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Mr. Watts: To ask the Parliamentary Secretary, Lord Chancellor's Department what representations she has received advocating a judicial appointments commission; and if she will place copies in the Library. 
During his period of office the Lord Chancellor has received representations proposing the establishment of a judicial appointments commission with more than supervisory functions over the existing appointments system, from the following organisations:
Doncaster and District Law Society:
the Association of Women Barristers;
the Association of Personal Injury Lawyers; and
a number of private individuals.
Mrs. Curtis-Thomas: To ask the Parliamentary Secretary, Lord Chancellor's Department if he will list the reports produced by the Lord Chancellor's Department which relate to the criminal justice system since 1978. 
Mr. Wills: The information requested is not held centrally within the Lord Chancellor's Department and can be supplied only at disproportionate cost. However, research reports relating to the criminal justice system that have been commissioned and published by LCD Research Secretariat since it was established in 1996 are listed:
March 2000"The effects on magistrates of learning that the defendant has a previous conviction", S. Lloyd-Bostock.
April 1999"Reducing delay in the criminal justice system: the views of defence lawyers", L. Bridges and M. Jacobs.
May 1999"An empirical analysis of standard fees in magistrates' court criminal cases", A. Gray, P. Fenn and N. Rickman.
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June 1997"Judicial appointments commissions: the European and North American experience and the possible implications for the United Kingdom", C. Thomas and K. Malleson.
September 1997"Expenditure on legal services", M. Hope, LCD economist (review paper).
November 1997"Ethnic monitoring of defendants appearing at Leicester magistrates' court in 1995", Home Office and Professor Philip Bean.
Mr. Hancock: To ask the Secretary of State for the Home Department if he will require sex offenders convicted overseas to sign the sex offenders register when they live in the UK; and if he will make a statement. 
Beverley Hughes: We are keen to do all we can to protect the public, especially children, from sex offenders. Sex offenders whose offences were committed overseas and who act in a way that gives the police reason to believe they pose a risk to the public can be made subject to a sex offender order, which will require them to comply with the requirements of the Sex Offenders Act 1997 (the register) and can impose restrictions on their behaviour. They can also be the subject of a Multi-Agency Public Protection Panel which will form a plan to manage the risks they pose.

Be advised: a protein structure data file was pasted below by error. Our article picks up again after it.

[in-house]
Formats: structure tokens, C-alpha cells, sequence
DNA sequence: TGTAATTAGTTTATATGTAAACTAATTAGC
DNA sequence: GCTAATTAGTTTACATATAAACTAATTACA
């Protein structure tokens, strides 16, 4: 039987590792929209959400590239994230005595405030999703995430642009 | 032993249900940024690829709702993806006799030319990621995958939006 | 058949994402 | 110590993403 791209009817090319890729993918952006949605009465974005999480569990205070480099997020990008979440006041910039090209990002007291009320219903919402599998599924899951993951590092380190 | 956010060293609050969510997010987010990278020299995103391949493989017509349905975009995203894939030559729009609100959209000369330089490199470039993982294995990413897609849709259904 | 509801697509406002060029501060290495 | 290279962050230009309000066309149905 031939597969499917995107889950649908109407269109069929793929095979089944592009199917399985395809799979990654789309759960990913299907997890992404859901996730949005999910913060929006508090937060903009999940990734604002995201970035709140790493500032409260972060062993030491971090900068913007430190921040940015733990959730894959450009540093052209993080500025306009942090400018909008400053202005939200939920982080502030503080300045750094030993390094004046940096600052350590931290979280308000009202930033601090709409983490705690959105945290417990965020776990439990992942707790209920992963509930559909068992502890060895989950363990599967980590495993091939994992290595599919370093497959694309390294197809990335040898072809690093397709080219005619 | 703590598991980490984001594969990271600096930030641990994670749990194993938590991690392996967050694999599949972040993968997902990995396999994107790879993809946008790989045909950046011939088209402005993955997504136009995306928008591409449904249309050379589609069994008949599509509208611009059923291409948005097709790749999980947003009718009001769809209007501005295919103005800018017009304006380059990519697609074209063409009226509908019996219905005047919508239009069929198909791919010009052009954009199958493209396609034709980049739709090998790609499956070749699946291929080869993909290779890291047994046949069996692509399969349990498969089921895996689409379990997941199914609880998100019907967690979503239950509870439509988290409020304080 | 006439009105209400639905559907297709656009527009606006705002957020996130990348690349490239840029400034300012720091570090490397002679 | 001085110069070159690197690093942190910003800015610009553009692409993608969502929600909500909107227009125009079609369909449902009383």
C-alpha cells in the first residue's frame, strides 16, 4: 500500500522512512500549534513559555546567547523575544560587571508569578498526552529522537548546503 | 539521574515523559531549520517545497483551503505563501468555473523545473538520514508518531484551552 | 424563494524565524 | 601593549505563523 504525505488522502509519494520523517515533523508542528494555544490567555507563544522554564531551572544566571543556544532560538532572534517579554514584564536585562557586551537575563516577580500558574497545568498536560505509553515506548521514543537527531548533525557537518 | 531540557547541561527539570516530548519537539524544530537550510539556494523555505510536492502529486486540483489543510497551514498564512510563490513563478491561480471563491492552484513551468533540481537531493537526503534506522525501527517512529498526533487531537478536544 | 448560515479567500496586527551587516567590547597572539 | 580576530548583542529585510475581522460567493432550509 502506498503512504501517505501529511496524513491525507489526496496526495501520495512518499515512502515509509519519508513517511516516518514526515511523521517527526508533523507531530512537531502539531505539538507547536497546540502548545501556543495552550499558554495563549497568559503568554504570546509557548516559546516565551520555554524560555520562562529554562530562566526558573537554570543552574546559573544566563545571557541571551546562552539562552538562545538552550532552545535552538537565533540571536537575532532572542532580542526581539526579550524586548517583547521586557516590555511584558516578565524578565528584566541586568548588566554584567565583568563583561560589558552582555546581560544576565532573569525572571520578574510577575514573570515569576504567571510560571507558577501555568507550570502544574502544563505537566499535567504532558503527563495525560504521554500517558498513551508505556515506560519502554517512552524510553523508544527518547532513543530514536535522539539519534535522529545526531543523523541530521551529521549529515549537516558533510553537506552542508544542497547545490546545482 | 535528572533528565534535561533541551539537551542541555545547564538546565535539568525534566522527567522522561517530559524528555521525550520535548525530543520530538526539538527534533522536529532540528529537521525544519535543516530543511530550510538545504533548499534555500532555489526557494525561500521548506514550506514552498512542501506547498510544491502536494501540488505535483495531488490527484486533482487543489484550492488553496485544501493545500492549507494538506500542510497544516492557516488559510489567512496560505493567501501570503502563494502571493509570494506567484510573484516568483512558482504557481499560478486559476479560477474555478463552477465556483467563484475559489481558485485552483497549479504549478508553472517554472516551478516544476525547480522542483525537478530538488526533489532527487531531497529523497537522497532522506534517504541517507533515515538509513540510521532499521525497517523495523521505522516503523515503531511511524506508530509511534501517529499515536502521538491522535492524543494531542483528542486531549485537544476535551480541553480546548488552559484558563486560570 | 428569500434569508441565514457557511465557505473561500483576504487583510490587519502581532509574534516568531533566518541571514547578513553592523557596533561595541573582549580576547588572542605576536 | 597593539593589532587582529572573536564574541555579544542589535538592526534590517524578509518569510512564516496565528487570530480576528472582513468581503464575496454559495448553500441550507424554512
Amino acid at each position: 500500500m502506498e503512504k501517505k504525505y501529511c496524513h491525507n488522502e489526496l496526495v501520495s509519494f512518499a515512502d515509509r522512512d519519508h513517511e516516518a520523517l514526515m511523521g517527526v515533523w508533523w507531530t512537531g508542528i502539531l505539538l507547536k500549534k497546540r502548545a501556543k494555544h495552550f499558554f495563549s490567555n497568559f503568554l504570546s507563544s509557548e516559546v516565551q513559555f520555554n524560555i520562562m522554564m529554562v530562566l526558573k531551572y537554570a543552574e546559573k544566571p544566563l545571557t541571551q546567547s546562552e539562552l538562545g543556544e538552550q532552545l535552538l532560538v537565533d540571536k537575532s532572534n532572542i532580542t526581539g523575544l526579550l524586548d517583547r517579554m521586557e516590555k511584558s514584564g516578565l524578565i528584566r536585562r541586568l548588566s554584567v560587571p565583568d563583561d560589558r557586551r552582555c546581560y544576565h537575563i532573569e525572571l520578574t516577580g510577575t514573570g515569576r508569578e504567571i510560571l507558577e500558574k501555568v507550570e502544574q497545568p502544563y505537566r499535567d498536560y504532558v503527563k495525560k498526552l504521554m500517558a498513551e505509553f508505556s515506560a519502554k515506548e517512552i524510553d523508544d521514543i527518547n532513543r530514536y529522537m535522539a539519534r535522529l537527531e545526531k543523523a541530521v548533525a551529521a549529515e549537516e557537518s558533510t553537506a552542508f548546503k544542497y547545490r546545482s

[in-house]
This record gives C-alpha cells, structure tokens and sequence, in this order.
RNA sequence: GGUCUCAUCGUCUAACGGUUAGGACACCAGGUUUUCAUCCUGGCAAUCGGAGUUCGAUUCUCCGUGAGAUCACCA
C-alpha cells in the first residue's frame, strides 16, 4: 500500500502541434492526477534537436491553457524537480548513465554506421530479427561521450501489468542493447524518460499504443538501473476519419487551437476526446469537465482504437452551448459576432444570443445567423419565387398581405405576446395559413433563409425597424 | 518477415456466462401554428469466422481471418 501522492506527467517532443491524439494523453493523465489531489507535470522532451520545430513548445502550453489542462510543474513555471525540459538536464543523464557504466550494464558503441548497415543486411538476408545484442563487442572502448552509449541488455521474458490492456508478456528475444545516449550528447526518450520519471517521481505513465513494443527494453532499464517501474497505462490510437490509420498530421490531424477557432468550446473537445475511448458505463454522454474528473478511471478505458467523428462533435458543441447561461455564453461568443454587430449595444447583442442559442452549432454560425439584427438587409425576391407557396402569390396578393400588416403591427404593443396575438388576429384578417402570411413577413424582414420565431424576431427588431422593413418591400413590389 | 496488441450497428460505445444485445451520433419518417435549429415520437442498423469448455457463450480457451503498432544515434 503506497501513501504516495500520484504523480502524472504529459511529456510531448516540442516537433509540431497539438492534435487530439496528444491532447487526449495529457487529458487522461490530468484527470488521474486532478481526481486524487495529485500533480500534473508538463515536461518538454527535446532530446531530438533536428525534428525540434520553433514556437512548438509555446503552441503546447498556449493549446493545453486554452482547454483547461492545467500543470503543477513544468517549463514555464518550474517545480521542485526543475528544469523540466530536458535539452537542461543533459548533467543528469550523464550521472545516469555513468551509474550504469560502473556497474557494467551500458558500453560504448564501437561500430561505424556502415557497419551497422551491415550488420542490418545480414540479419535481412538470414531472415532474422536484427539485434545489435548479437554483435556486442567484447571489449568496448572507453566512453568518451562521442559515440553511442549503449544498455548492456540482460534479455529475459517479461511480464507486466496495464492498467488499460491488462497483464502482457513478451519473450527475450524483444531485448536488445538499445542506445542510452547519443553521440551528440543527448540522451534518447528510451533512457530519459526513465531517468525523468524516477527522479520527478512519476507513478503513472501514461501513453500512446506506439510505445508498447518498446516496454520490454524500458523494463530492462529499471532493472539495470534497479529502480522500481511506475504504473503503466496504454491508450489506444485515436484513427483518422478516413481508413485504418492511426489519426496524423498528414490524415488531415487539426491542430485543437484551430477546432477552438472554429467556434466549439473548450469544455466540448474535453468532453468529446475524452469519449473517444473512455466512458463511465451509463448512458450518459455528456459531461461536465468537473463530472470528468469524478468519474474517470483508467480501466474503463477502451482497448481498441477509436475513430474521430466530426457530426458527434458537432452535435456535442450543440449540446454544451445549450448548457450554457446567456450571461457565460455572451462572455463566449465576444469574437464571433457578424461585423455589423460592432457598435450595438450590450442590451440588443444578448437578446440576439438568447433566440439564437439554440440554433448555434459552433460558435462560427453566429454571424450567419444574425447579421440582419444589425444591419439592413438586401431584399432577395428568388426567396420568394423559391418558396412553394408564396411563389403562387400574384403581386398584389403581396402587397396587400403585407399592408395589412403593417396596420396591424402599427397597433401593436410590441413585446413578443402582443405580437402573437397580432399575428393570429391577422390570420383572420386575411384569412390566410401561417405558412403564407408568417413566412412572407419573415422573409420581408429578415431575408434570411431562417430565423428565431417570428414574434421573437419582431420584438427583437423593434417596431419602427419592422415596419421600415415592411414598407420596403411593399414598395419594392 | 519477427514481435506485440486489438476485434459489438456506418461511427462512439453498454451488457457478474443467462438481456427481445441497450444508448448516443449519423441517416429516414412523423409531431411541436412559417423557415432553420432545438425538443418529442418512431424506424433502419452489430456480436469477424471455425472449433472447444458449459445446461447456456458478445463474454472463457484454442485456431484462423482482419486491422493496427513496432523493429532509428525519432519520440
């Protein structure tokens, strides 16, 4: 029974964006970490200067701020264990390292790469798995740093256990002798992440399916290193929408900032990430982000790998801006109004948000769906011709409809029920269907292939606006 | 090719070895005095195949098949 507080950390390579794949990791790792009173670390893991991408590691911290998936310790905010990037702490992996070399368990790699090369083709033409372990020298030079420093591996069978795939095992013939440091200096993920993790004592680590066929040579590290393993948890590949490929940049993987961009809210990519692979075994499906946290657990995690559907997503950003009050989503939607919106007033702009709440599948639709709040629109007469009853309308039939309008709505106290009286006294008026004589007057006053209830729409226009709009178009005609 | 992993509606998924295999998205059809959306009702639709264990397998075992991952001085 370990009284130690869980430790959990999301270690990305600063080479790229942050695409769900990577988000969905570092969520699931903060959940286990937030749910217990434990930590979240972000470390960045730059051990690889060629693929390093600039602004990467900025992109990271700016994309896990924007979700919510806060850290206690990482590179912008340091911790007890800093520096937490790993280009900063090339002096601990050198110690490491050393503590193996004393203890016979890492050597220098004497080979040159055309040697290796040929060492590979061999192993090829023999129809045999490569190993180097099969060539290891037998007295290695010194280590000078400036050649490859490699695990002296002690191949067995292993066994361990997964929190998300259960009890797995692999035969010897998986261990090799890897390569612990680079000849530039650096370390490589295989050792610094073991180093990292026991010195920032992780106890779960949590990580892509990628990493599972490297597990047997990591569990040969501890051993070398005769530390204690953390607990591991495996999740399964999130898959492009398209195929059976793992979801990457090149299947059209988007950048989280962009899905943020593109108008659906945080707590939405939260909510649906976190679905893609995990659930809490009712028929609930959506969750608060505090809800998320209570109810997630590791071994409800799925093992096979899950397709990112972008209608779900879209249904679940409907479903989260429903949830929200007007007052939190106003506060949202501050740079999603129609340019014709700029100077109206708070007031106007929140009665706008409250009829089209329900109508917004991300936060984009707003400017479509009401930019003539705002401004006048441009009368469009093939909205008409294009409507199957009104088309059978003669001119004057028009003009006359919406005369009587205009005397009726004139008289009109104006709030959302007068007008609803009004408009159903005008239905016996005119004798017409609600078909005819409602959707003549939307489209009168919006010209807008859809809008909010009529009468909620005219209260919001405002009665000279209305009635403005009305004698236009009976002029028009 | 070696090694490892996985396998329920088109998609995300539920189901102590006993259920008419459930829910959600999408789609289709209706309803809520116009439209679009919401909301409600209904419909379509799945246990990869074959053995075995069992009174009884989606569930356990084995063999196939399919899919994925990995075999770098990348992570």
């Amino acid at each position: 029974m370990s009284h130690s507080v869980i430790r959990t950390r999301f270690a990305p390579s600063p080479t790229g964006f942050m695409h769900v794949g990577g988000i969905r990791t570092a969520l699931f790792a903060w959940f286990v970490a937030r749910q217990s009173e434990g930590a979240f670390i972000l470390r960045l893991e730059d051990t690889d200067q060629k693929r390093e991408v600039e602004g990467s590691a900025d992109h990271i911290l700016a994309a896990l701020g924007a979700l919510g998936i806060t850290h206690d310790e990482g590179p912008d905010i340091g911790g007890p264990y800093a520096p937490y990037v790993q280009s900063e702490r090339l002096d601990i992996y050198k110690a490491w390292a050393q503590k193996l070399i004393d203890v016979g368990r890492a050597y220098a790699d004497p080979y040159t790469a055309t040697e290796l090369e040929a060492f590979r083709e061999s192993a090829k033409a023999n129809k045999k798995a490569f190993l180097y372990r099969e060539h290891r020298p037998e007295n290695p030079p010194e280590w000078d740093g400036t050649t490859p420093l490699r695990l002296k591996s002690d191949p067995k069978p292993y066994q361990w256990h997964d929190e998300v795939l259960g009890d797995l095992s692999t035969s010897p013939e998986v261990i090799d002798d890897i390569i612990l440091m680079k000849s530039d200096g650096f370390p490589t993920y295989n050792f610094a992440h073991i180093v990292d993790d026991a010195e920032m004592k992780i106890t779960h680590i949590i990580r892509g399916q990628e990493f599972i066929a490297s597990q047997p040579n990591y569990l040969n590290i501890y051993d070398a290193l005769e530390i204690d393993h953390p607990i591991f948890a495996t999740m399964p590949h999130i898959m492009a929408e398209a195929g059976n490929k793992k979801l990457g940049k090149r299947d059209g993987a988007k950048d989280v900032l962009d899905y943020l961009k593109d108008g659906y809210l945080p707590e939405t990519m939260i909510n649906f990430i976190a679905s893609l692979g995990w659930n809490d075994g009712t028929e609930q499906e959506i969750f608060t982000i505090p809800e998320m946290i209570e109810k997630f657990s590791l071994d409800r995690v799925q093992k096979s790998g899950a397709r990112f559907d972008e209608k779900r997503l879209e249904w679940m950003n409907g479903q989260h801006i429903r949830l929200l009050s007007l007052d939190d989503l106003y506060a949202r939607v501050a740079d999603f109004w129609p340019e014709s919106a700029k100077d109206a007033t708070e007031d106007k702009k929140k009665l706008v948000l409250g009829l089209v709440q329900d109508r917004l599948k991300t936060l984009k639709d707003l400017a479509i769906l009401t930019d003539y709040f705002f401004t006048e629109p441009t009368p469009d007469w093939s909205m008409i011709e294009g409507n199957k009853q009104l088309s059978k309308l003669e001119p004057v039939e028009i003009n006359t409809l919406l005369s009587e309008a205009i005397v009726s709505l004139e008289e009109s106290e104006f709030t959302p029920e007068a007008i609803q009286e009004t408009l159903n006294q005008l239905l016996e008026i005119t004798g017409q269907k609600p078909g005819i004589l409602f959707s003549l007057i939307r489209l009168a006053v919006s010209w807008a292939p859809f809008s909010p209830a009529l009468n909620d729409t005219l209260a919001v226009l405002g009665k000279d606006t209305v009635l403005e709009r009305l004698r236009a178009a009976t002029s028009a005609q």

We were aware of this issue when we announced the review of Part I of the Sex Offenders Act 1997 and it was discussed with relevant agencies and non-governmental organisations (NGOs) during the review.
That discussion is reflected in the consultation paper, which was published in July 2001. The review concluded there is no mechanism by which offenders convicted overseas could reliably be made aware of a duty to register with the police when coming to the United Kingdom. the review therefore proposes that where the police become aware of the arrival or presence in the United Kingdom of a sex offender convicted overseas of offences equivalent to those in the United Kingdom that trigger registration, they should be able to apply to the courts for an Order to Register as a Sex Offender. We are currently analysing responses to the review.
Mr. Robert Jackson: To ask the Secretary of State for the Home Department what discussions his Department has had with the Department for Health about contingency measures to be introduced in the event of a smallpox outbreak. 
Mr. Blunkett [holding answer 5 February 2002]: Home Office and Department of Health officials have regular meetings to ensure cross-Government preparedness for responding to a deliberate chemical/ biological release. This work includes arrangements for responding to a smallpox outbreak.
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Mr. Cox: To ask the Secretary of State for the Home Department how many (a) men and (b) women have been convicted of football-related offences in England and Wales in each of the last three years. 
Mr. Denham: An extensive array of legislation is in place for tackling football-related disorder. The Government expect the police and courts to make full use of the powers that have been placed at their disposal. The Government work with the police and football authorities in order to ensure that offenders are identified and prosecuted.
Mr. Denham: 166 defendants were proceeded against in England and Wales in 1998 for selling tobacco, etc. to persons under 16. Figures for 1999 and 2000 1 were 127 and 161 respectively. Figures for 2001 will be available in the autumn.
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Mr. Dismore: To ask the Secretary of State for the Home Department what discussions he has had with the security services concerning a case, details of which have been supplied to him in a letter dated 1 February; and if he will make a statement. 
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